Should Schools Ban Soda?
Some schools have removed soda to encourage kids to pick healthier drinks
To help kids follow a healthy diet, many schools throughout the United States have banned sugary drinks from vending machines and cafeterias. School and health officials hope that eliminating students’ access to the sweet beverages at school will reduce their taste for those drinks in general.
But just because a student can’t buy sugary drinks at his or her school doesn’t mean they won’t buy and drink them at home or outside school, says a new study on kids’ consumption of sodas, sports drinks, and other sugar-sweetened liquids.
The study followed 6,900 fifth- and eighth-graders in public schools from 40 states. Their schools had a mix of policies: Some banned all sugary drinks (including sports and fruit drinks), some restricted just soda, and some schools had no ban on sugary beverages at all.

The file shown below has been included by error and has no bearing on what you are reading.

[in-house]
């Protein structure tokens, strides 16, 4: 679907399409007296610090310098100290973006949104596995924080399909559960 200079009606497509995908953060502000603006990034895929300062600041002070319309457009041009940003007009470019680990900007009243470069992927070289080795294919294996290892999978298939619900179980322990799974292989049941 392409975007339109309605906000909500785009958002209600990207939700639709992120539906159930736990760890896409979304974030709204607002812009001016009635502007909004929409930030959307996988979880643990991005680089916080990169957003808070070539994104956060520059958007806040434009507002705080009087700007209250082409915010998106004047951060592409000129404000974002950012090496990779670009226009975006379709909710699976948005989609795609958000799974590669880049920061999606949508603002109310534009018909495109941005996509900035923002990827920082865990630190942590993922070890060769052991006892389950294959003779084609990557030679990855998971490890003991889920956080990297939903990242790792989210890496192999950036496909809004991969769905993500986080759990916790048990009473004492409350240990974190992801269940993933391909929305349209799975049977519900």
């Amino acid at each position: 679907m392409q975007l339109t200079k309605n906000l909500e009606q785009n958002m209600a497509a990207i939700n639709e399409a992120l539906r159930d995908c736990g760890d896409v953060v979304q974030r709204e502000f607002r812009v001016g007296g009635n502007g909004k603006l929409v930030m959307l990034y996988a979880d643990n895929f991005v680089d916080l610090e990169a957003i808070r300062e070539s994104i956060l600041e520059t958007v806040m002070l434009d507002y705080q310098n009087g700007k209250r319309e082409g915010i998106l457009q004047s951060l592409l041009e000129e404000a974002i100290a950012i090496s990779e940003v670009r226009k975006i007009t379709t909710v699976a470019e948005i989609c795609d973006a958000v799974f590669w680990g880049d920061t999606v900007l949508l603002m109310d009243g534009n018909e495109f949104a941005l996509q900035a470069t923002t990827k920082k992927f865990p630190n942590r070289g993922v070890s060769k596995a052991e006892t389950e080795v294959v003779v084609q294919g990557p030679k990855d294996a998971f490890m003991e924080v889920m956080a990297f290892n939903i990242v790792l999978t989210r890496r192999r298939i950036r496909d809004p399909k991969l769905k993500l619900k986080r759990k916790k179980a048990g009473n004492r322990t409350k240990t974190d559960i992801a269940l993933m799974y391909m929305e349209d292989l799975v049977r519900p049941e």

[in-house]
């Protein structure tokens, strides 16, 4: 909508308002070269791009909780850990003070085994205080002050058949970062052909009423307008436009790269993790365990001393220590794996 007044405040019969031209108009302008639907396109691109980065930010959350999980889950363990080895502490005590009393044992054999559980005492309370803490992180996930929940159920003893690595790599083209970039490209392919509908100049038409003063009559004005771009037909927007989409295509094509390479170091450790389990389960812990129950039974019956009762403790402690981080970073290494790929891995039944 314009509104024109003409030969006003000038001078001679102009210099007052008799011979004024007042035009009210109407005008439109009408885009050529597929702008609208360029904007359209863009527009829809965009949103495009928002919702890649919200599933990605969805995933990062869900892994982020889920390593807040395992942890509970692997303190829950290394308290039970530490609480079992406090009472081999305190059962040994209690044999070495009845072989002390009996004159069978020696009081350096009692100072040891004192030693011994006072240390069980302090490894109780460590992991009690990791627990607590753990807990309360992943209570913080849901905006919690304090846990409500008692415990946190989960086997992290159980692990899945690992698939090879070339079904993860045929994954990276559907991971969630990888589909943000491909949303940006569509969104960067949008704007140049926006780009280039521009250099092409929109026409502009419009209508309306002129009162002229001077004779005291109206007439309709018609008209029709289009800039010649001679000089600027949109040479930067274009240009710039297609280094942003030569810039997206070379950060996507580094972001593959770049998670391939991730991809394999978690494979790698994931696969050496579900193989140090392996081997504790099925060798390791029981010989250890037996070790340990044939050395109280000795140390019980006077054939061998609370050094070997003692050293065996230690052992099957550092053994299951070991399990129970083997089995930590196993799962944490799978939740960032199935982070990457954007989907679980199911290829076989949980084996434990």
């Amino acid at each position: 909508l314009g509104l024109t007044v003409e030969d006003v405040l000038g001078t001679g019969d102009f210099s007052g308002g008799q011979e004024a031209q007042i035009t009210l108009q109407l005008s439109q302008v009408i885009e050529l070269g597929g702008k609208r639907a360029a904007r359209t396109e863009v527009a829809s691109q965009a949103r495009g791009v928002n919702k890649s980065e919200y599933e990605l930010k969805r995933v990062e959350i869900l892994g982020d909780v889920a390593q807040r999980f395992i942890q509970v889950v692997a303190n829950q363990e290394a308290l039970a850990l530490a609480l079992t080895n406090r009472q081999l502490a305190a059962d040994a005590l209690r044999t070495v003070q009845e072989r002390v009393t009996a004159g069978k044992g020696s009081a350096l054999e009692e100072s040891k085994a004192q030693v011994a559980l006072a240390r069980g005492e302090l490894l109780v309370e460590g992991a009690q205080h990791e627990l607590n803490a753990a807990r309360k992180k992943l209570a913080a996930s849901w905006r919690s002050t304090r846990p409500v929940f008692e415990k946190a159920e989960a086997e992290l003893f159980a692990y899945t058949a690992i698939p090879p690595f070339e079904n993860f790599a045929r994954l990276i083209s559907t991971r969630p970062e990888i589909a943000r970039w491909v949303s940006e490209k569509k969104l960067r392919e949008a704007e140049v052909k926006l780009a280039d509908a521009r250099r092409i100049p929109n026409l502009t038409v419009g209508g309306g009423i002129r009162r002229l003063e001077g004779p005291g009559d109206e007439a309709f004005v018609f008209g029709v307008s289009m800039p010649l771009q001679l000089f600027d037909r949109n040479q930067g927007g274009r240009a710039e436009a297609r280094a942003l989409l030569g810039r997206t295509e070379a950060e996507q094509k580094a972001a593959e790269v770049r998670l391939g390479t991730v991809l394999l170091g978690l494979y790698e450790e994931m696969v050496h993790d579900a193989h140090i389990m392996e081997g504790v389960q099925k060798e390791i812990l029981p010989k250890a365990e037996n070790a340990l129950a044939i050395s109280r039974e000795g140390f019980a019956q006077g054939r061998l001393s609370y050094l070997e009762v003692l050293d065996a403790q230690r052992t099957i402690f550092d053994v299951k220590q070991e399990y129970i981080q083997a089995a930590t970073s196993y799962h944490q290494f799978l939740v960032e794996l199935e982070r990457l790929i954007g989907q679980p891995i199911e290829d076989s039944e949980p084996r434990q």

Regardless of the school policy, students still purchased sugar-sweetened drinks outside of school. The study found that about 85 percent of students reported consuming sugary beverages at least once a week.
"The most [clear-cut] finding was that laws that focus on soda are just not getting it done,” study author Daniel Taber told The New York Times.
In other words, just banning sugary drinks from schools isn’t on its own going to make kids healthier. State and federal officials are now focusing on making school meals healthier.
Although it is fairly easy for the government to regulate student access to food and drink at school, getting parents and kids to take on an overall healthy diet is a bigger challenge. Lawmakers are even considering adding an extra tax on sugary beverages and junk food to try to make these foods less desirable.